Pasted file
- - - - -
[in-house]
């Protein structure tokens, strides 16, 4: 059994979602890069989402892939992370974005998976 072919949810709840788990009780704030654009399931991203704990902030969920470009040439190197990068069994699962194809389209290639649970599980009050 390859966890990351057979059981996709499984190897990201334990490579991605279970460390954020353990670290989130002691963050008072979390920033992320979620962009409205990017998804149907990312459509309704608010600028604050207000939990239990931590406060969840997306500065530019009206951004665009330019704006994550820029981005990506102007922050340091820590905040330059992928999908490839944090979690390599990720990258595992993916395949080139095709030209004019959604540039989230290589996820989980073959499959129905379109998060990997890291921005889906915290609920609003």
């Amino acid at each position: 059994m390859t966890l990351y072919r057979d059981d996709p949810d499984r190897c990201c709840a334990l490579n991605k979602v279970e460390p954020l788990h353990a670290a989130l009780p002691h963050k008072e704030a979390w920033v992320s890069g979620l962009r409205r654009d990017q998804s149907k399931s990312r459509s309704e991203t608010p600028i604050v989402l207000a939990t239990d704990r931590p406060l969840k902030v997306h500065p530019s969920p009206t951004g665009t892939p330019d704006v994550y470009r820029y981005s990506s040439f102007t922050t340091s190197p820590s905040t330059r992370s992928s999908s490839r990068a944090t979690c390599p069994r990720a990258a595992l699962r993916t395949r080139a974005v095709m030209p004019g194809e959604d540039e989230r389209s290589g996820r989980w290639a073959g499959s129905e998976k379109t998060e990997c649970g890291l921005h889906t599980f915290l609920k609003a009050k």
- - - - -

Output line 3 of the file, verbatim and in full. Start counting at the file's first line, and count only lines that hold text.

């Amino acid at each position: 059994m390859t966890l990351y072919r057979d059981d996709p949810d499984r190897c990201c709840a334990l490579n991605k979602v279970e460390p954020l788990h353990a670290a989130l009780p002691h963050k008072e704030a979390w920033v992320s890069g979620l962009r409205r654009d990017q998804s149907k399931s990312r459509s309704e991203t608010p600028i604050v989402l207000a939990t239990d704990r931590p406060l969840k902030v997306h500065p530019s969920p009206t951004g665009t892939p330019d704006v994550y470009r820029y981005s990506s040439f102007t922050t340091s190197p820590s905040t330059r992370s992928s999908s490839r990068a944090t979690c390599p069994r990720a990258a595992l699962r993916t395949r080139a974005v095709m030209p004019g194809e959604d540039e989230r389209s290589g996820r989980w290639a073959g499959s129905e998976k379109t998060e990997c649970g890291l921005h889906t599980f915290l609920k609003a009050k």